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Updating the Resource Centre Digital Platform

The Business & Human Rights Resource Centre is at a critical point in its development. Our digital platform is 澳门线上真人正规博彩home to a wealth of information on business and human rights, but hasn’t had a visual refresh for a number of years.

We will soon be updating the site to improve its usability and better serve the thousands of people that use our site to support their work.

Please take an advance peek at our new look, and let us know what you think!

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Alex Guy, Digital Officer

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Strategic Lawsuits against Public Participation: Southeast Asia cases & recommendations for governments, businesses, & civil society

Business & Human Rights Resource Centre, with contributions from lawyers from Malaysia, Indonesia, and Thailand studies SLAPPs in Southeast Asia, by focusing on court decisions that have been favourable to human rights defenders. Policy recommendations for governments and businesses are included in this briefing note.

Full paper

A business-linked SLAPP has these characteristics:

  • It is a civil, criminal, or administrative lawsuit;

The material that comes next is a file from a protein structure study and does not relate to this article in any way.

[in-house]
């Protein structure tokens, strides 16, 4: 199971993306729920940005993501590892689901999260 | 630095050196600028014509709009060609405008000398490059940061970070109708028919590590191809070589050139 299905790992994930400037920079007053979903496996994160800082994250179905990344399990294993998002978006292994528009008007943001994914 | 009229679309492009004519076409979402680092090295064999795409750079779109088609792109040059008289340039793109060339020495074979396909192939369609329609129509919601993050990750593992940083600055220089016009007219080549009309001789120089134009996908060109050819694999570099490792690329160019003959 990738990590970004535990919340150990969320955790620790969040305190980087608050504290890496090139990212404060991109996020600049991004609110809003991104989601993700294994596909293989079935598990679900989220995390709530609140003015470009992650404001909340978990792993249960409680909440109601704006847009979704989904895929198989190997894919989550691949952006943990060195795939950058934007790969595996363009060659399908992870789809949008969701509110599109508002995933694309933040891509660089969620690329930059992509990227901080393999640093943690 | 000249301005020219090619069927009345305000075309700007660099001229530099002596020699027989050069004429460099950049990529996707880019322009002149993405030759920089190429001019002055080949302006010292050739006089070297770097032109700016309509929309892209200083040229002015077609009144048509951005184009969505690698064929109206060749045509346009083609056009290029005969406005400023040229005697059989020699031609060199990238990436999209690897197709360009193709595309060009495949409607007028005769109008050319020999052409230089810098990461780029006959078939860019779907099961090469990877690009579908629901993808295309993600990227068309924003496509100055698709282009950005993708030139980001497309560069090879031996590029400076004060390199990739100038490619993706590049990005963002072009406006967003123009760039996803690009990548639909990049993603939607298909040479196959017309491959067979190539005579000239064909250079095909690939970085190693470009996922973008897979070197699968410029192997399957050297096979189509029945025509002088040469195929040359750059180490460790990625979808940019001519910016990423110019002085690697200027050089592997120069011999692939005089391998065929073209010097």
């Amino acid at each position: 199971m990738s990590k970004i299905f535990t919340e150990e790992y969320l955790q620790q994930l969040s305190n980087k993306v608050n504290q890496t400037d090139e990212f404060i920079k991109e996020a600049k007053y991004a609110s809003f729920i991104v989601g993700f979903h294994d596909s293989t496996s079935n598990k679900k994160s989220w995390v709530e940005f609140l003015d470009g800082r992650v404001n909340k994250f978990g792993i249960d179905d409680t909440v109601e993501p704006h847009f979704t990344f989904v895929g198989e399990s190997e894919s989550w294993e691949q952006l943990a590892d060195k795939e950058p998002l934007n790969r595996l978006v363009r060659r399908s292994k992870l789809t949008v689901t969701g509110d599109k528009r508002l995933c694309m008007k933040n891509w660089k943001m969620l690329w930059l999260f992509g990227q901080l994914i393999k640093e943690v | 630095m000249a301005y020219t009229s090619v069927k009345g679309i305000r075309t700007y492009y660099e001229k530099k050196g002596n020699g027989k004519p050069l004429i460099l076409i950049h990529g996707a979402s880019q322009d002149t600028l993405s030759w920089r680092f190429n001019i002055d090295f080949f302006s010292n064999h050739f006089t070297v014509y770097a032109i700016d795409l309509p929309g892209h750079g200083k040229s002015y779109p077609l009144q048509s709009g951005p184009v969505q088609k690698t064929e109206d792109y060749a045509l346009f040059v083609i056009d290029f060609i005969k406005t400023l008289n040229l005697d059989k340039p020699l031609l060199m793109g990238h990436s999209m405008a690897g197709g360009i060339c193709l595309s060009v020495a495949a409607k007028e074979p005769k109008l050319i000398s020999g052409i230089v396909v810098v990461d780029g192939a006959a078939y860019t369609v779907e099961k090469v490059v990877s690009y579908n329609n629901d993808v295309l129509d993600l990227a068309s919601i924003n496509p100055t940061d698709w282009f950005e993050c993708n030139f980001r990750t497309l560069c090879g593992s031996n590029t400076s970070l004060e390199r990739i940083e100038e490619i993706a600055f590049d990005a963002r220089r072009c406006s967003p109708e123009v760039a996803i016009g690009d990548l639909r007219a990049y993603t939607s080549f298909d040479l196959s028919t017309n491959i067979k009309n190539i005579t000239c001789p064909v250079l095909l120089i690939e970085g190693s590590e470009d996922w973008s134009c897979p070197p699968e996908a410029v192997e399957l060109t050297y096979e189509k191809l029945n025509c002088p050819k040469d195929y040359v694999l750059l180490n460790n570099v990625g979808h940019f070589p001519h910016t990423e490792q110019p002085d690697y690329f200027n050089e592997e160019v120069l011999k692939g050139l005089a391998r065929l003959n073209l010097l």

• It is filed against a human rights defender (HRD) exercising his/her freedoms of expression, association, and/or peaceful assembly to speak about and/or act on matters related to a business' operations; 
  • It has the intention of silencing or intimidating the HRD from further engaging in criticism, opposition, public participation, and similar activities.

In Southeast Asia, only the Philippines has rules defining what a SLAPP is but limits its application to environment-related cases. Despite this, there are promising developments in the rulings or various courts in the region that should provide the necessary impetus for deeper legal reform against SLAPPs. Some courts have explicitly recognised the value of activists and protected their right to criticise prejudicial business operations. Other courts have extended protections to journalists and expert witnesses. Some courts upheld the right of the people to seek redress and remedy harms caused by businesses. This Briefing Note highlights these cases as starting point for recommendations of deeper reform in policy and practice of governments, businesses, and civil society.